Mentions: The number of children with chronic heart failure is difficult to ascertain, in part due to the diverse nature of diseases that can lead to heart failure. There are many patients at risk for heart failure from a number of disorders, including congenital heart disease, myocarditis, cardiomyopathy, metabolic disorders, and effects of medications (e.g., anthracyclines). However, not all patients at risk of heart failure will develop heart failure. The incidence of dilated cardiomyopathy form large population-based studies in the United States and Australia range from 0.57 to 0.73 per 100000 children per year.13)14) Not all of these patients will have heart failure at the time of diagnosis, and this number likely underestimates the true incidence as there are likely those with the disease that have not yet been identified. In a prospective study from the United Kingdom, the annual incidence of new-onset heart failure from heart muscle disease was found to be 0.87 per 100000 children who were less sixteen years old.15) Only 66% of these patients were alive or had no transplant one year later.15) This high risk of death or transplant has been confirmed in multiple single center and multi-center reports, with the five-year transplant free survival ranging from 50 to 65% (Fig. 2).16)17)18) The risk for death and transplant is greatest after the initial diagnosis. After one-year, the risk drops significantly with reported events in the range of 1% per year.19) However, not all patients deteriorate, and a significant minority of patients will have a meaningful recovery of ventricular function.20)21) Clearly, further study is needed to understand the worldwide incidence and prevalence of heart failure to understand the true burden of disease and the impact on society.

Bottom Line: The condition is associated with a high rate of morbidity and mortality and places a significant burden on families of affected children and to society as a whole.Current medical therapy is taken largely from the management of heart failure in adults, though clear survival benefit of these medications are lacking.There is an ongoing investigation to improve outcomes in high-risk populations, such as small infants and those with complex congenital heart disease, including patients with functionally univentricular hearts.

View Article: PubMed Central - PubMed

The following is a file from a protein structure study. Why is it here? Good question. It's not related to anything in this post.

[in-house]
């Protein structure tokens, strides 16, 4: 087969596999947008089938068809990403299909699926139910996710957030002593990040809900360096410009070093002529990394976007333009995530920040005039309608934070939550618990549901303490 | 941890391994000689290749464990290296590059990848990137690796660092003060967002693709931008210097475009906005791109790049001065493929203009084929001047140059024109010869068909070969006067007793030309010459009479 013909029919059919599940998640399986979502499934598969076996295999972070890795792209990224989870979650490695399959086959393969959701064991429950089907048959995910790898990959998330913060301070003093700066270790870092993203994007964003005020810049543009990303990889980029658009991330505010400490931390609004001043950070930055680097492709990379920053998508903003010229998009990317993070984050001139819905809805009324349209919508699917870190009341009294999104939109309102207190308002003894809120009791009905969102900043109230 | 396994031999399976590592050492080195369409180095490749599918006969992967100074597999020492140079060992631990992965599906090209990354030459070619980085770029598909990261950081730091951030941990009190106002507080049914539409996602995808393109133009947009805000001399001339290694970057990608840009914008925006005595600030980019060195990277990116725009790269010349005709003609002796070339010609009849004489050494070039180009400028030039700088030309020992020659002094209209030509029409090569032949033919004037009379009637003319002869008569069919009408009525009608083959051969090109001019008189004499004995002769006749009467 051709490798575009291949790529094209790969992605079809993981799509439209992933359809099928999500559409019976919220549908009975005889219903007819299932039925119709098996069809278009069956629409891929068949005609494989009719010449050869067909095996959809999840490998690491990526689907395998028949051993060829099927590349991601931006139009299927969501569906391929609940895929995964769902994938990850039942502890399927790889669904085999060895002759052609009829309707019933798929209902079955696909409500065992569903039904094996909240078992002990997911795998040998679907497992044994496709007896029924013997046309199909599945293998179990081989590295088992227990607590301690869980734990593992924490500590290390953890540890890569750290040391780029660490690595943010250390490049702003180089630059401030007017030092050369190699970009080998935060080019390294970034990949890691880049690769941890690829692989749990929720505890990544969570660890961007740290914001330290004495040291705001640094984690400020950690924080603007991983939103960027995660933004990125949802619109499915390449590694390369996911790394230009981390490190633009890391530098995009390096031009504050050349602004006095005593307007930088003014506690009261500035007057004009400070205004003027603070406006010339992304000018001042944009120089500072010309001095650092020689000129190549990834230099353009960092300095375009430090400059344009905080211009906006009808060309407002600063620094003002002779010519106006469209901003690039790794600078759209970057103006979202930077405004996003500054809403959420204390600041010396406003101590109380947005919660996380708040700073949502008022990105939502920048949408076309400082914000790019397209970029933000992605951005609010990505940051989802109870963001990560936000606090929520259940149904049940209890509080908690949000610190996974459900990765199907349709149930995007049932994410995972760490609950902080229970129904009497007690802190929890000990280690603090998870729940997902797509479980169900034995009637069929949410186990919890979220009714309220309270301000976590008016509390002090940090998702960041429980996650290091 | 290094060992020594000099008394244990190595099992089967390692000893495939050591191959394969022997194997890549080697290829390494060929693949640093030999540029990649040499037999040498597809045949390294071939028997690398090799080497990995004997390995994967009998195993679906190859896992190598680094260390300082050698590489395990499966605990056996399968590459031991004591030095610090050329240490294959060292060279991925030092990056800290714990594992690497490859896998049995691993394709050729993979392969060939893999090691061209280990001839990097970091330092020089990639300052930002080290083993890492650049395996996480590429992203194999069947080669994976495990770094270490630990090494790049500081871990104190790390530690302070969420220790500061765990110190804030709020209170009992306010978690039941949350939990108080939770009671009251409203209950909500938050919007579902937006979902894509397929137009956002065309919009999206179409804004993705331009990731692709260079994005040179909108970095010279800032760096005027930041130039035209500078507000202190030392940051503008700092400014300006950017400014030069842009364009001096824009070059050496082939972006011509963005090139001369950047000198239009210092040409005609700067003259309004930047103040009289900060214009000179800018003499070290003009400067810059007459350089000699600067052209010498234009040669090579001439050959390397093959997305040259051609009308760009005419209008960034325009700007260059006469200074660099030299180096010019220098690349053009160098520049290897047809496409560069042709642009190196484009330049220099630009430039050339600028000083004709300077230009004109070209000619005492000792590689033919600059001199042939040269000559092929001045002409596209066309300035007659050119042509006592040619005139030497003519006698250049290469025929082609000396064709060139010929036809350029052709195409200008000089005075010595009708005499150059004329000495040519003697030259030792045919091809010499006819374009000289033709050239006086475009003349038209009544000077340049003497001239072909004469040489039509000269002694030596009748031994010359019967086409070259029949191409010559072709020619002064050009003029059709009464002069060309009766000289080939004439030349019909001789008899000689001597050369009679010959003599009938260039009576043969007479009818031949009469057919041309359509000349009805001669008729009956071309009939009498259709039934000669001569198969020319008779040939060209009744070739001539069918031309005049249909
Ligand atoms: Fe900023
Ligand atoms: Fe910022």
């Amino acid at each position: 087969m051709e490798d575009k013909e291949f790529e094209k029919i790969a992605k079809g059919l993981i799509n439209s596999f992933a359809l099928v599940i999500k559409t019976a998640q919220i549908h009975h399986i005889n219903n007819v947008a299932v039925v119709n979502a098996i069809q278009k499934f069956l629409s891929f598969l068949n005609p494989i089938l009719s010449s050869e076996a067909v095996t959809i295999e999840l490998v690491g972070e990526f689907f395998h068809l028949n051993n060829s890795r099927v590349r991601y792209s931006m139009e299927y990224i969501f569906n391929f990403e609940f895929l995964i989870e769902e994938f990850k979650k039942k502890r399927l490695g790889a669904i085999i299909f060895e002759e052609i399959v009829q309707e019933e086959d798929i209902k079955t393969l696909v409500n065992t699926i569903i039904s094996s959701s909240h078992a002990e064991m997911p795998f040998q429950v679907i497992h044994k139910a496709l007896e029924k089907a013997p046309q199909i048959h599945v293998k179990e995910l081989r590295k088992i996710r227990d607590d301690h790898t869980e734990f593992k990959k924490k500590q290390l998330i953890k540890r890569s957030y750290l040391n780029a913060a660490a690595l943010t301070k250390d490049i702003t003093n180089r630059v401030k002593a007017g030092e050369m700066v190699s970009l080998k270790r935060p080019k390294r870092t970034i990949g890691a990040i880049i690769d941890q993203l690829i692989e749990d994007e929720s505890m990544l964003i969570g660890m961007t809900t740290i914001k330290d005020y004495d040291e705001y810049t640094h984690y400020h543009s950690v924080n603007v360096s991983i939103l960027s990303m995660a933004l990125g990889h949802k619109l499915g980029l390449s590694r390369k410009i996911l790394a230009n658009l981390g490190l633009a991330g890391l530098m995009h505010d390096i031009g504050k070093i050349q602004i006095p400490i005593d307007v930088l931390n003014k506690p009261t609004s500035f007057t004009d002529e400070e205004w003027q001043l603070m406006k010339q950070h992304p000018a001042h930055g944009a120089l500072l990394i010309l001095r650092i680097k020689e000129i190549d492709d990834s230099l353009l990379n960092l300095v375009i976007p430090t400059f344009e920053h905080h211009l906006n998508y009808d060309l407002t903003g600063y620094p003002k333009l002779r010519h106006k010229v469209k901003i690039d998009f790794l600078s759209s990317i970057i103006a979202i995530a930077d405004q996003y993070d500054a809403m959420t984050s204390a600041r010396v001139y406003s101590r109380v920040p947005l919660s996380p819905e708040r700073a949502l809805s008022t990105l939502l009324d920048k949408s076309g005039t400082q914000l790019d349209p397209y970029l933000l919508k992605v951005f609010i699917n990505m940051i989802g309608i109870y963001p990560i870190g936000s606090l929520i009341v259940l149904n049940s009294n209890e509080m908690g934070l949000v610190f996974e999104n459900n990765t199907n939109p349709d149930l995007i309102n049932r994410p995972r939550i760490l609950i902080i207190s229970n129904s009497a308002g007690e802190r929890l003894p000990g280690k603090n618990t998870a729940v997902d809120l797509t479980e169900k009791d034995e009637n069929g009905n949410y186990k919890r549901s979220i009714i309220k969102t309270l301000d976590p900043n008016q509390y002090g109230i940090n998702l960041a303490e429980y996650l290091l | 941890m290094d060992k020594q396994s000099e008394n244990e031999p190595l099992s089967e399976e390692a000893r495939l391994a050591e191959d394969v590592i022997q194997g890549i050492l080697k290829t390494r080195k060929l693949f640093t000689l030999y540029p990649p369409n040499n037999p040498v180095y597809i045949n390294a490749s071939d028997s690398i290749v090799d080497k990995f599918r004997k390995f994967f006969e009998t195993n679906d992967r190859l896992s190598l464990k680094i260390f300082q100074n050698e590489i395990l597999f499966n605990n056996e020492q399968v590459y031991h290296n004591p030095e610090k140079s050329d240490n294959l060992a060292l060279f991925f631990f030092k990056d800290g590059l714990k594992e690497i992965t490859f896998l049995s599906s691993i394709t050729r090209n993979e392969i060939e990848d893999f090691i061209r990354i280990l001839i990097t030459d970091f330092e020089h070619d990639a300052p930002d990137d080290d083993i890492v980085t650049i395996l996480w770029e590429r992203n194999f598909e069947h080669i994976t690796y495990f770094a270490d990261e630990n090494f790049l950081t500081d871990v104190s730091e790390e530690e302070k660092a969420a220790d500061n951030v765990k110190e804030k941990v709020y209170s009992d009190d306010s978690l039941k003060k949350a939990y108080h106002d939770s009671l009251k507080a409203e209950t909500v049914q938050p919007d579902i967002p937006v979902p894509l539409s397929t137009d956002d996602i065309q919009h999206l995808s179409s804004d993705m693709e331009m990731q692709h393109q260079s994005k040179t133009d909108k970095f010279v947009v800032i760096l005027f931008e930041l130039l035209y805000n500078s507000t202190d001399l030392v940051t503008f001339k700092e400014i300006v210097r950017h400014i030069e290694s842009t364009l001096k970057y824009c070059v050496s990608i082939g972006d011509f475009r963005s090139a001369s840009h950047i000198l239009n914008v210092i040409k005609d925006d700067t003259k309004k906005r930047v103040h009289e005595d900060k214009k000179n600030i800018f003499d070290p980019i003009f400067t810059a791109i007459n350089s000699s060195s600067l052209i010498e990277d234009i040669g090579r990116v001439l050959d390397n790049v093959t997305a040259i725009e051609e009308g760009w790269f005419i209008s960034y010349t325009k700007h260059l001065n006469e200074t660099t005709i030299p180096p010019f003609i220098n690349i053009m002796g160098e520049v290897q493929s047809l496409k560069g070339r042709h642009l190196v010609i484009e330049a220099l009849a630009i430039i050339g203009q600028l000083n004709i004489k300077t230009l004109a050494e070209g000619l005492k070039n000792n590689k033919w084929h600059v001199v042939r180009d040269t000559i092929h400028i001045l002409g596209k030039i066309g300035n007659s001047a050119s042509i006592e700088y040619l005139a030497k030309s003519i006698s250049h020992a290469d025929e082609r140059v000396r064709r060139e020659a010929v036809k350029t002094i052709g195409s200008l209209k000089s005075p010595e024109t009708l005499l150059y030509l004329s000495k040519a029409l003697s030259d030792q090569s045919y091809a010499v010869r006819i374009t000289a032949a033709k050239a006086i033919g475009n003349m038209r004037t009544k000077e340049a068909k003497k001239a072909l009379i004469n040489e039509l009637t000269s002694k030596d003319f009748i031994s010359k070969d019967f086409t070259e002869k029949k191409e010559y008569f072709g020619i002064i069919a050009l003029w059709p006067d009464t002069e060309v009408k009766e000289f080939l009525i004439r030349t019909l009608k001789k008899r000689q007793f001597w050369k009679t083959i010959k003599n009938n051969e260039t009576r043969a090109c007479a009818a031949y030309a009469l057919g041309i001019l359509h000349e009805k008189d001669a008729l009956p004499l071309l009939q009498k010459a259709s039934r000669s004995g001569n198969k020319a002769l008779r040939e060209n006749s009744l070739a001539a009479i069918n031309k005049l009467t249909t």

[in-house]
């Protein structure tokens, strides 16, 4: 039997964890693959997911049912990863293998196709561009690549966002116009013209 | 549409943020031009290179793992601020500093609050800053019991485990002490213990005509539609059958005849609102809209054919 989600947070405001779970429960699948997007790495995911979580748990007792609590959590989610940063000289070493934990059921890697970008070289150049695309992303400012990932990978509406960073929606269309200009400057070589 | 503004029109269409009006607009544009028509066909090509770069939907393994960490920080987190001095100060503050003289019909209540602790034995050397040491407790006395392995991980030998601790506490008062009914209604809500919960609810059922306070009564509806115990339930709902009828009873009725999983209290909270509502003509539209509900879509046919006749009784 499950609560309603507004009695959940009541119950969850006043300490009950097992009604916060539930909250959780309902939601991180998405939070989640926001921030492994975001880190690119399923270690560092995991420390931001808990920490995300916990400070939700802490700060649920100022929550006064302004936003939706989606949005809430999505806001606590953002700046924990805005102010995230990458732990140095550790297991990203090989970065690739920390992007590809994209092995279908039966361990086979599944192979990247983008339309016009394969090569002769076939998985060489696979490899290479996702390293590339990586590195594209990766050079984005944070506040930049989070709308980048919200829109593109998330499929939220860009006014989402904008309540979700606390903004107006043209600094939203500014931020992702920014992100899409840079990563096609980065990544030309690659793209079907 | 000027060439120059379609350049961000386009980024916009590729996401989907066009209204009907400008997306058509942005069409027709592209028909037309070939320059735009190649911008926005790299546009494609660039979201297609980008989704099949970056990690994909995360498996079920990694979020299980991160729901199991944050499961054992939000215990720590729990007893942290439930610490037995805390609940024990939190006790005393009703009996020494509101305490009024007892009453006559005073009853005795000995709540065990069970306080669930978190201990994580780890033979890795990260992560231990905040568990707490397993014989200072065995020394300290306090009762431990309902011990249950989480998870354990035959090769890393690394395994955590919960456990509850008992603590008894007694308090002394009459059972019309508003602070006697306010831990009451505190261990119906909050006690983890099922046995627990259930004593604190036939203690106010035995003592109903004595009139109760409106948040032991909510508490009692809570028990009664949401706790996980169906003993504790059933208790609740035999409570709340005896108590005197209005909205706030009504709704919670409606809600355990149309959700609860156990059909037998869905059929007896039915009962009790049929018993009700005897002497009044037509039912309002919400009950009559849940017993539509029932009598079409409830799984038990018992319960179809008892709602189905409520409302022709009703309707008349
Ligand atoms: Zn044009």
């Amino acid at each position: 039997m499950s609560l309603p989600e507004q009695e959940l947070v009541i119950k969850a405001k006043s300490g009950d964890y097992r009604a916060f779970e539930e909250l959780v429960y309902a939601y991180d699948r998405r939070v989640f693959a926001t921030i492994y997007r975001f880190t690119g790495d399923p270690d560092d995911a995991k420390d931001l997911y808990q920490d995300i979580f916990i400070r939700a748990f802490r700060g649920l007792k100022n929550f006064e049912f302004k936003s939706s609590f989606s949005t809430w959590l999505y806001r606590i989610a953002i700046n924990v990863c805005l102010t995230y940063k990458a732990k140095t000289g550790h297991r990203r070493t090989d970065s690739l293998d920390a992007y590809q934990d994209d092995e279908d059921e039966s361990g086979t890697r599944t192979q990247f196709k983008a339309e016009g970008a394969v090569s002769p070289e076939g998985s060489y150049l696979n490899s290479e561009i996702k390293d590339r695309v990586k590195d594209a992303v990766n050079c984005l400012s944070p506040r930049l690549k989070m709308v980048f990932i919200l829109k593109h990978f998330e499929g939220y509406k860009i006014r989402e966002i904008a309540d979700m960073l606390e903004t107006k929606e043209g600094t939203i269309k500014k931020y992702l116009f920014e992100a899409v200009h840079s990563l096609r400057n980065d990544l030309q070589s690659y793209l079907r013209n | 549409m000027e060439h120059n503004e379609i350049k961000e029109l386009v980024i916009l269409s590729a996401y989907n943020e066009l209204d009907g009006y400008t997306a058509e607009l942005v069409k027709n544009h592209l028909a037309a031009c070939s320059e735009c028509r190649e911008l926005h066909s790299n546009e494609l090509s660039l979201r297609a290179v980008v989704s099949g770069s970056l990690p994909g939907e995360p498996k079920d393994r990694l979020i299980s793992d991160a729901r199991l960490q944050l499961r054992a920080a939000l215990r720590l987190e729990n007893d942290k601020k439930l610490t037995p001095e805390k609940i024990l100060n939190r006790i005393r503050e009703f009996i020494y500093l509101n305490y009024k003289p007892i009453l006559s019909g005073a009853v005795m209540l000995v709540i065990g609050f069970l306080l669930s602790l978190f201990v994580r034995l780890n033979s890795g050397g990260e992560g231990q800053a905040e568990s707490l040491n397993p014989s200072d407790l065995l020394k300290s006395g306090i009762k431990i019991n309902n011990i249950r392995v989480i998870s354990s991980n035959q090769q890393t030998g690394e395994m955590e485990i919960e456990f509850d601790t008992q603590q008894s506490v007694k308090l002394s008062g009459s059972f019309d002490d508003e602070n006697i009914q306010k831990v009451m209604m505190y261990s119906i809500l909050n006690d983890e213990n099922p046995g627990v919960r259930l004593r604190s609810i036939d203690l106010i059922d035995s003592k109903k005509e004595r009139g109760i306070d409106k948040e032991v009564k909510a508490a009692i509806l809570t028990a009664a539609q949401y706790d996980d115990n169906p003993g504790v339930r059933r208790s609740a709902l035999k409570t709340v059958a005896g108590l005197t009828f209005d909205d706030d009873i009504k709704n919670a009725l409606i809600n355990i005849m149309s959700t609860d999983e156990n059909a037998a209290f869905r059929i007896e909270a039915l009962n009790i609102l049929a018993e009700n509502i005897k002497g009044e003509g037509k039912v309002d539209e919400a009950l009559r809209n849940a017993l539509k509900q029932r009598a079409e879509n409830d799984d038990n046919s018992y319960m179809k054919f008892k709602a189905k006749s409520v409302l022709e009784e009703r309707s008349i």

Affiliation: The Cardiac Center, The Children's Hospital of Philadelphia, Department of Pediatrics, Perelman School of Medicine at the University of Pennsylvania, Philadelphia, PA, USA.

ABSTRACT
Heart failure is a complex pathophysiological syndrome that can occur in children from a variety of diseases, including cardiomyopathies, myocarditis, and congenital heart disease. The condition is associated with a high rate of morbidity and mortality and places a significant burden on families of affected children and to society as a whole. Current medical therapy is taken largely from the management of heart failure in adults, though clear survival benefit of these medications are lacking. Ventricular assist devices (VADs) have taken an increasingly important role in the management of advanced heart failure in children. The predominant role of these devices has been as a bridge to heart transplantation, and excellent results are currently achieved for most children with cardiomyopathies. There is an ongoing investigation to improve outcomes in high-risk populations, such as small infants and those with complex congenital heart disease, including patients with functionally univentricular hearts. Additionally, there is an active investigation and interest in expansion of VADs beyond the predominant utilization as a bridge to a heart transplant into ventricular recovery, device explant without a heart transplantation (bridge to recovery), and placement of devices without the expectation of recovery or transplantation (destination therapy).

No MeSH data available.


Related in: MedlinePlus